The U.S. Supreme Court’s recent decision in Epic Systems Corp. v. Lewis struck a big blow to worker rights. At issue was whether employer arbitration agreements, often signed as beginning day employment papers, can prevent workers from pursuing their right to participate in class or collective actions against their employer under the Fair Labor Standards Act (FLSA).
Enacted in the 1930s, the FLSA established wage and hour rights including the federal minimum wage and overtime pay for hours worked over 40 during the workweek. Under the FLSA, workers can recover for underpaid and miscalculated wages. The statute also provides that current and former employees can pursue a type of class action known as a collective action so that other workers that have suffered similar wage losses can be identified and joined into the case. Collective actions can also help streamline litigation by creating efficiencies in time and money.
The opposing statute at issue in Epic Systems Corp. is the Federal Arbitration Act (FAA). The FAA provides that parties may contractually agree to resolve disputes through binding arbitration rather than the court system. In an arbitration, the parties give up their 7th Amendment right to a trial by jury as well as their right to appeal on substantive grounds to a court of law.
In Epic Systems Corp, the Court rejected National Labor Relations Board’s contention that class waivers violate employee rights to take collective steps for their “mutual aid and protection.” The Court ruled that employers can require employees to arbitrate disputes with their employer and waive their right to pursue or participate in class or collective actions. The FLSA is silent about overriding arbitration agreements. Ultimately, “[i]n the Federal Arbitration Act,” the Court held, “Congress has instructed federal courts to enforce arbitration agreements according to their terms – including terms providing for individualized proceedings.”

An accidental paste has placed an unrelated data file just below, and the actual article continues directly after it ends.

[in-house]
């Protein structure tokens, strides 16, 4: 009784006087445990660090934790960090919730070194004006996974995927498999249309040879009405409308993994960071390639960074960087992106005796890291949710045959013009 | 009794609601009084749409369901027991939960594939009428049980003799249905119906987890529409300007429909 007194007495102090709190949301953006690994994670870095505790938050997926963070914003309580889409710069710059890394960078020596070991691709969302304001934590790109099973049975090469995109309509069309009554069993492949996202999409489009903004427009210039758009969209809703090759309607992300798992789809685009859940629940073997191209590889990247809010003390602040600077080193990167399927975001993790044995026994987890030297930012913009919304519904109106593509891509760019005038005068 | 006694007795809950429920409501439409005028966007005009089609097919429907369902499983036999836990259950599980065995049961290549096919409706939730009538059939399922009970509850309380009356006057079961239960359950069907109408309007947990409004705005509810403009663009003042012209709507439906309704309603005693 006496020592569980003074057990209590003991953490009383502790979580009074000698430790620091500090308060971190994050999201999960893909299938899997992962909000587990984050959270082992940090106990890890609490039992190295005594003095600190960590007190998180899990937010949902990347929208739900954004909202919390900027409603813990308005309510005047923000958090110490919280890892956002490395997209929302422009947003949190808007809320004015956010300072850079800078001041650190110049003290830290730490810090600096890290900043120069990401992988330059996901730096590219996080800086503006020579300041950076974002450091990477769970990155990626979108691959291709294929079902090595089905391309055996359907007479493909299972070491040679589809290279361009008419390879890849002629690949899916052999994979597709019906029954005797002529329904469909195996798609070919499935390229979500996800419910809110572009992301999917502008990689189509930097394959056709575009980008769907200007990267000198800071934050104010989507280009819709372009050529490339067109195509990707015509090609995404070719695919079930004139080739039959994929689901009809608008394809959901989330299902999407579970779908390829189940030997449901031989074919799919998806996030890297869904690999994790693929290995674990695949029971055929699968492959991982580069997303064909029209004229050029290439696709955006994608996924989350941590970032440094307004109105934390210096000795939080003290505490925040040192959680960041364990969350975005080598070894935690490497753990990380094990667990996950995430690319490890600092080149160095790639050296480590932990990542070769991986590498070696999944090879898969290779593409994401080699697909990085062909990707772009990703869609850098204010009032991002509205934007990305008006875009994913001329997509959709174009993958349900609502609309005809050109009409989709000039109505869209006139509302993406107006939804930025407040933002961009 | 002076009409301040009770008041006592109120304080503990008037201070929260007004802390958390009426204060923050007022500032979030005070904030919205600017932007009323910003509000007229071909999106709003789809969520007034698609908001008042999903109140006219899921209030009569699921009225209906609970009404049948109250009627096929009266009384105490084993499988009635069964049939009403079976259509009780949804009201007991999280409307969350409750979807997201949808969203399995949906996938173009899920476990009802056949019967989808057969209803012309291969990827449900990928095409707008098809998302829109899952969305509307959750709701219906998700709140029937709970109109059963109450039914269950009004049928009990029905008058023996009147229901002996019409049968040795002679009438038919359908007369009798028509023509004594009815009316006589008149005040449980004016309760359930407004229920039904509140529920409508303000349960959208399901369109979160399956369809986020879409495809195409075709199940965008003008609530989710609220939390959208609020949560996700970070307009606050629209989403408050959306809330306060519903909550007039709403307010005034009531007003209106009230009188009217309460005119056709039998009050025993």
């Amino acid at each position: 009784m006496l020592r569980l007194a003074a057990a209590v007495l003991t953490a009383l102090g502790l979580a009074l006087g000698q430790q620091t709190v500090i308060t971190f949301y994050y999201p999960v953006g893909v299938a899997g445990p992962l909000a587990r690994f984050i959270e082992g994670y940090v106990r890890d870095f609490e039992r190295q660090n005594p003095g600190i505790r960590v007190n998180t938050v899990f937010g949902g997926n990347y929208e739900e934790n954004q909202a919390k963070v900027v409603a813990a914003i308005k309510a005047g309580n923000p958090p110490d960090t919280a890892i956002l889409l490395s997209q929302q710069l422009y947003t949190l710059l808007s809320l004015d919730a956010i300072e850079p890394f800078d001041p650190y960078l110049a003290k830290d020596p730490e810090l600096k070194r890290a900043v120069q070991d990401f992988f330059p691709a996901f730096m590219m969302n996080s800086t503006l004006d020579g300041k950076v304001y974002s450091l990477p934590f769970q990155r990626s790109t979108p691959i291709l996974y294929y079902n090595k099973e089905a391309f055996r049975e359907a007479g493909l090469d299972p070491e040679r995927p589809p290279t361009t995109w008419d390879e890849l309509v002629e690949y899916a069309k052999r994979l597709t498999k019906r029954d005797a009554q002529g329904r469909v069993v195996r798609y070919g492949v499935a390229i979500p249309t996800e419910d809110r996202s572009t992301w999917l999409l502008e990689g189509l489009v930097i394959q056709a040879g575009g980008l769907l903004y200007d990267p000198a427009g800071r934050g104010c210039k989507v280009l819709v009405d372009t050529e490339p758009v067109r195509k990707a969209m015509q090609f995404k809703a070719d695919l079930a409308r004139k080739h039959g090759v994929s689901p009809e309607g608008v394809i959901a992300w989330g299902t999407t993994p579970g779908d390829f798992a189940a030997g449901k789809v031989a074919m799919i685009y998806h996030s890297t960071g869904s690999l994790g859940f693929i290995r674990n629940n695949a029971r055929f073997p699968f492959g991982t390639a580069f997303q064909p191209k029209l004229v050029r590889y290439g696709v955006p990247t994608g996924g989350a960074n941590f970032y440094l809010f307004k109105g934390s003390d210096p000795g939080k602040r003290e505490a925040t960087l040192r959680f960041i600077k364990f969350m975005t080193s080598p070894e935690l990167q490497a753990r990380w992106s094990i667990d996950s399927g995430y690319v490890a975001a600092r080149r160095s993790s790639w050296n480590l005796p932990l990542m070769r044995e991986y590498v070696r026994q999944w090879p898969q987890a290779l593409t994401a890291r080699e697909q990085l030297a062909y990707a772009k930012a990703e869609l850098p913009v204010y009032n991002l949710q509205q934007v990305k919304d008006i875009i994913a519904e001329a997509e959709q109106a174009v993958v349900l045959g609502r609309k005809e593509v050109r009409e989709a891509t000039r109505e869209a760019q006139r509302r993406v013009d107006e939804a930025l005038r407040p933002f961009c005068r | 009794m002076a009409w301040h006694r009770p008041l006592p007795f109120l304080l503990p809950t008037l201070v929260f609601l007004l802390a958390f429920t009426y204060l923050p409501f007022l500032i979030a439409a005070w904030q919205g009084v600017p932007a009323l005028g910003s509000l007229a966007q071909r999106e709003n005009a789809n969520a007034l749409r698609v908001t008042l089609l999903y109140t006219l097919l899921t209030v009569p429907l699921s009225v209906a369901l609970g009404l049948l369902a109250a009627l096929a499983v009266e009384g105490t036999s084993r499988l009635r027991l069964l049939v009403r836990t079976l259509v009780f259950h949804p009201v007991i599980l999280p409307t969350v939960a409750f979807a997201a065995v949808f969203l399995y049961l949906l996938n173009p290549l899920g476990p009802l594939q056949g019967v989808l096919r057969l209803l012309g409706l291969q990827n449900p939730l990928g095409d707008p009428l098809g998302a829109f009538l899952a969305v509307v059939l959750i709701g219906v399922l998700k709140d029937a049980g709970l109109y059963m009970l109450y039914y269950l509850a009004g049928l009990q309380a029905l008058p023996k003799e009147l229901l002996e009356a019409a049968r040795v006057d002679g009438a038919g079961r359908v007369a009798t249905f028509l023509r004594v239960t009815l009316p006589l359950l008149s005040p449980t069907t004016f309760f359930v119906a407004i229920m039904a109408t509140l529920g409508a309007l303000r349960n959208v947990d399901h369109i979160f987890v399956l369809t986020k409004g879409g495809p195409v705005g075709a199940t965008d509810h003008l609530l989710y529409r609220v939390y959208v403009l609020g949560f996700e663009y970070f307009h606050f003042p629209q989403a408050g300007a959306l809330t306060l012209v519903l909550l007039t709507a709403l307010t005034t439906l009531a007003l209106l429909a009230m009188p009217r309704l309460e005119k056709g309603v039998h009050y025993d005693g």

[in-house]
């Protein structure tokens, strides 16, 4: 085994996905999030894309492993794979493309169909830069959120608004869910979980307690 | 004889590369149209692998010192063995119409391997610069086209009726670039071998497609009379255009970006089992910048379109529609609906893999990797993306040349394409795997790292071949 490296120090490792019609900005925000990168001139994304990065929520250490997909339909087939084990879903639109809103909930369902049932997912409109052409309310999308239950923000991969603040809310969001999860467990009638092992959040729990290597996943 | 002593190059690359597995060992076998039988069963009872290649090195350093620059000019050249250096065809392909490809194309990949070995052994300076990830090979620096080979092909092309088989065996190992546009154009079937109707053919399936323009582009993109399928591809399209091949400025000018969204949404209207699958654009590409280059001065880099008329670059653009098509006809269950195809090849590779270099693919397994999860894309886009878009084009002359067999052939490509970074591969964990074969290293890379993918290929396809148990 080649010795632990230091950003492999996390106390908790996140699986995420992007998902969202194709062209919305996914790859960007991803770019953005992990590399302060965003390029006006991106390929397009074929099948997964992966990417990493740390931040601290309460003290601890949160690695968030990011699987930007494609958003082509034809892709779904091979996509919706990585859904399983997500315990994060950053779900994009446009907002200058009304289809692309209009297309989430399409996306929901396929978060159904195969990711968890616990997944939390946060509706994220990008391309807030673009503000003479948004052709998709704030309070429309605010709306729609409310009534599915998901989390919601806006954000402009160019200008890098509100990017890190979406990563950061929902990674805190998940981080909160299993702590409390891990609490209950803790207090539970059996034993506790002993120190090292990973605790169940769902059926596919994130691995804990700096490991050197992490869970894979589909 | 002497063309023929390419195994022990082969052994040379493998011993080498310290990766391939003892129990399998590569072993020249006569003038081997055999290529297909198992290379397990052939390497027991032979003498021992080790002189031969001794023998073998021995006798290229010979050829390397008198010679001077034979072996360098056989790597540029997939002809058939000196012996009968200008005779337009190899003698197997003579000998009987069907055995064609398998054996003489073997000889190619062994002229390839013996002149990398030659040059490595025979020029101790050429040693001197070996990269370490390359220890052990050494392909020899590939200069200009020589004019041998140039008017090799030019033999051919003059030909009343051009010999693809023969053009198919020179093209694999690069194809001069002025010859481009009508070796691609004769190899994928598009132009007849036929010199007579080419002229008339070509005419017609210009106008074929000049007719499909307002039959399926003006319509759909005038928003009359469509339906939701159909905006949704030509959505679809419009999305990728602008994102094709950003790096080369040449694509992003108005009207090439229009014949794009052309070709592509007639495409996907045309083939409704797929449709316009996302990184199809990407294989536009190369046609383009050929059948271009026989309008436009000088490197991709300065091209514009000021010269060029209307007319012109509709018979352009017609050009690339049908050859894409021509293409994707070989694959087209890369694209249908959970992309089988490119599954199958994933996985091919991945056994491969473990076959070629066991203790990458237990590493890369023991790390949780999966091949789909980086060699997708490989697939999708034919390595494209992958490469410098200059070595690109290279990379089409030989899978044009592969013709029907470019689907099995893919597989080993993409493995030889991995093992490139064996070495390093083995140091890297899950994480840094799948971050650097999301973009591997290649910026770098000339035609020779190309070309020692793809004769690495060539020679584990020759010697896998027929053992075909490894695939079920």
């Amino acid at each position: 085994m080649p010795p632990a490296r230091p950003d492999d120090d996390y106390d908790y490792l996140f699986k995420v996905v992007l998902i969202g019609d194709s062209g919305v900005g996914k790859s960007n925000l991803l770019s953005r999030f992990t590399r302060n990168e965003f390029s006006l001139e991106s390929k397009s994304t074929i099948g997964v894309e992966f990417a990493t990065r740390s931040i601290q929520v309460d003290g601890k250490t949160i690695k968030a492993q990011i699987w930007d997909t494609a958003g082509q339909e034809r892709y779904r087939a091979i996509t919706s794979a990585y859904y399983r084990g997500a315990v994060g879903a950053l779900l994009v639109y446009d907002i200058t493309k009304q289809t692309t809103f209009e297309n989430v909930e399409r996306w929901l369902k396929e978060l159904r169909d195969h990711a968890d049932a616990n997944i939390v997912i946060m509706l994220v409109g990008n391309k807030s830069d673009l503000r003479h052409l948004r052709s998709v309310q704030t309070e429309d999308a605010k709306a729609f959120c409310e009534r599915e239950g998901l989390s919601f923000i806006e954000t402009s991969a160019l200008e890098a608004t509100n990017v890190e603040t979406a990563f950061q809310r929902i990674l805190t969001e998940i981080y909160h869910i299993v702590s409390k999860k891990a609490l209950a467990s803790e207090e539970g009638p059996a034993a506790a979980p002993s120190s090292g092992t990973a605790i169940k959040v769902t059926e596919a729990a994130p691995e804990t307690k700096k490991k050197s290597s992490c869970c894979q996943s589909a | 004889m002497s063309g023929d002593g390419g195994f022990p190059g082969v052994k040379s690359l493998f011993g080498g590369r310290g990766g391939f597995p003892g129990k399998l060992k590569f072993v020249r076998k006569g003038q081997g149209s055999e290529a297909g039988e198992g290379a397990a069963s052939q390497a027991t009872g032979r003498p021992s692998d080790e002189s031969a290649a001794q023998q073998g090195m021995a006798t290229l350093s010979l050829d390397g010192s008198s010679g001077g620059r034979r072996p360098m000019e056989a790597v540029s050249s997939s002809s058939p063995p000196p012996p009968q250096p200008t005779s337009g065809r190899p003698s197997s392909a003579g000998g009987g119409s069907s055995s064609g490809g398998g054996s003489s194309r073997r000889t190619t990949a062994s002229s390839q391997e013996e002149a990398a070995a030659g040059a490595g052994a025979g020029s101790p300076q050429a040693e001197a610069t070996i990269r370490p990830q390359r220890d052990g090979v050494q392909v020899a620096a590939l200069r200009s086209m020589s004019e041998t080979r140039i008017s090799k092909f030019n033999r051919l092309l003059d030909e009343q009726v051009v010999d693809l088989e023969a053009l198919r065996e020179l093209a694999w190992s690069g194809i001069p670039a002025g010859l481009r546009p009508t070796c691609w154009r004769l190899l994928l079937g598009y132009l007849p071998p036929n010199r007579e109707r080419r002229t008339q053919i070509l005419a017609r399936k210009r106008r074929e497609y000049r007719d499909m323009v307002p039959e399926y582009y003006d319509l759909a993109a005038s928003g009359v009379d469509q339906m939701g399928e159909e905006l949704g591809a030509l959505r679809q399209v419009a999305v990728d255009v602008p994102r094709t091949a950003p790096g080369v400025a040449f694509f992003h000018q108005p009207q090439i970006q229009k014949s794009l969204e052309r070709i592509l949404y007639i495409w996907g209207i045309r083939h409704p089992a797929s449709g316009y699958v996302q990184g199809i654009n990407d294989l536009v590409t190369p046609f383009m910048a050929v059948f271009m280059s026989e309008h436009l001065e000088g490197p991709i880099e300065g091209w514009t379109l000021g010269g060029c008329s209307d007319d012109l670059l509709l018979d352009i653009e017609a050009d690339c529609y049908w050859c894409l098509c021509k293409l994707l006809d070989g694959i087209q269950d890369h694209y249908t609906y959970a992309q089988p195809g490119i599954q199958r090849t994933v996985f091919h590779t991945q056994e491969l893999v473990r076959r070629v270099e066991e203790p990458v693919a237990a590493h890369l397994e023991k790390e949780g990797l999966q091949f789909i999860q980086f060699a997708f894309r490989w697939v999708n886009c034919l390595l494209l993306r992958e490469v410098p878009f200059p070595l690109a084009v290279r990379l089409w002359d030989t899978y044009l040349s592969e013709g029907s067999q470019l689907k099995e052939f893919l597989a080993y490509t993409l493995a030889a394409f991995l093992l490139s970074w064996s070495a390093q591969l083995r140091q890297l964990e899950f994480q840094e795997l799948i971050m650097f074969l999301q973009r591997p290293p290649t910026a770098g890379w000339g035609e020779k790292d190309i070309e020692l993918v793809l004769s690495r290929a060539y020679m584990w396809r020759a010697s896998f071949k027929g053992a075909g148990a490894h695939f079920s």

As both Justice Gorsuch, writing for the majority and Justice Ginsburg, for the dissent, point out – this result is something Congress can fix statutorily by clarifying that collective action rights cannot be waived by arbitration agreements. The Court also provides a sliver of daylight to workers by acknowledging state law contractual defenses to arbitration clauses still exist with respect to class waiver arbitration agreements.
Arbitration can be equitable and advantageous for parties of comparable bargaining power that willingly enter into such an agreement. But, more often than not, employment agreements with arbitration clauses involve a large disparity in favor of the employer. Employees often aren’t even aware they’ve signed an arbitration agreement.
The U.S. Supreme Court’s broad holding that forced arbitration clauses and class action waivers are enforceable in employment contracts will have a broad impact on millions of workers and will likely impact other areas of employment law beyond wage and hour disputes.